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Presidential Campaign Expenditures: Evidence on Allocations and Effects

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  • Nagler, Jonathan
  • Leighley, Jan

Abstract

This paper analyzes the impact of presidential campaign spending on election results. Analyses of expenditures and voting are often plagued by simultaneity between campaign spending and expected vote share. However, game-theoretic models of resource-allocation decisions made by a central actor (i.e., a presidential campaign) suggest that candidates will spend more in close races and in races likely to be pivotal. The authors provide empirical support for this theory; using Federal Communications Commission data from the 1972 presidential election, they find that expenditures were higher in states where the election was expected to be closer and in states likely to be pivotal. They use these two factors as instruments in a two-stage least squares model to estimate the effect of spending on votes. They find that, contrary to previous theory and research, presidential campaign spending significantly increases a candidates's vote share. Copyright 1992 by Kluwer Academic Publishers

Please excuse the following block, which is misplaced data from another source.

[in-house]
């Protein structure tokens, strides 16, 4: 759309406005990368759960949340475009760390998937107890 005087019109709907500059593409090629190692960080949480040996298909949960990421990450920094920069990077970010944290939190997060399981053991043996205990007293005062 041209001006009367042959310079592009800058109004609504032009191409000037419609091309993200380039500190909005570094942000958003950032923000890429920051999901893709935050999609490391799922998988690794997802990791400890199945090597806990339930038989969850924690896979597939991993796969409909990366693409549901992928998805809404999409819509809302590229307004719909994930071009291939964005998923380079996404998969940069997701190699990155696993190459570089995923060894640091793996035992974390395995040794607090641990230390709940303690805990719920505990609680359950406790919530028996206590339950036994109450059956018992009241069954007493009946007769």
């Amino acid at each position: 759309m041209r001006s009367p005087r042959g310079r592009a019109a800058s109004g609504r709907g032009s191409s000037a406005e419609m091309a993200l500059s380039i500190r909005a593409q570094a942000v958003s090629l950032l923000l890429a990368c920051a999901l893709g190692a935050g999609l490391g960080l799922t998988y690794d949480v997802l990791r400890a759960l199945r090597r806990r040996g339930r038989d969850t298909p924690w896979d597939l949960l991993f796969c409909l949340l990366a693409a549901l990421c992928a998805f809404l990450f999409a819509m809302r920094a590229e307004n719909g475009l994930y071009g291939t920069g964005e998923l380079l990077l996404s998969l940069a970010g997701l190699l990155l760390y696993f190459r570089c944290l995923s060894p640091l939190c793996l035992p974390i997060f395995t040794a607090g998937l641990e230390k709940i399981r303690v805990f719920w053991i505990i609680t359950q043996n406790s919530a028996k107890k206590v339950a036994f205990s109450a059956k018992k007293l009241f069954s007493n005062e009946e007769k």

Suggested Citation

  • Nagler, Jonathan & Leighley, Jan, 1992. "Presidential Campaign Expenditures: Evidence on Allocations and Effects," Public Choice, Springer, vol. 73(3), pages 319-333, April.
  • Handle: RePEc:kap:pubcho:v:73:y:1992:i:3:p:319-33
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    Cited by:

    1. Epstein, Gil S. & Heizler (Cohen), Odelia, 2018. "Minority Groups and Success in Election Primaries," IZA Discussion Papers 11371, Institute for the Study of Labor (IZA).
    2. Nicholas Bloom & Carol Propper & Stephan Seiler & John Van Reenen, 2015. "The Impact of Competition on Management Quality: Evidence from Public Hospitals," Review of Economic Studies, Oxford University Press, vol. 82(2), pages 457-489.
    3. Epstein, Gil S. & Heizler, Odelia, 2018. "Minority Groups and Success in Election Primaries," GLO Discussion Paper Series 187, Global Labor Organization (GLO).
    4. Larcinese, Valentino & Snyder, Jr., James M. & Testa, Cecilia, 2006. "Testing models of distributive politics using exit polls to measure voter preferences and partisanship," LSE Research Online Documents on Economics 3605, London School of Economics and Political Science, LSE Library.
    5. Epstein, Gil S., 2000. "Personal productivity and the likelihood of electoral success of political candidates," European Journal of Political Economy, Elsevier, vol. 16(1), pages 95-111, March.
    6. Strömberg, David, 2002. "Optimal Campaigning in Presidential Elections: The Probability of Being Florida," Seminar Papers 706, Stockholm University, Institute for International Economic Studies.
    7. Gebhard Kirchgässner & Tobias Schulz, 2005. "Expected Closeness or Mobilisation: Why Do Voters Go to the Polls? Empirical Results for Switzerland, 1981 – 1999," CESifo Working Paper Series 1387, CESifo Group Munich.
    8. Gil Epstein & Raphaël Franck, 2007. "Campaign resources and electoral success: Evidence from the 2002 French parliamentary elections," Public Choice, Springer, vol. 131(3), pages 469-489, June.

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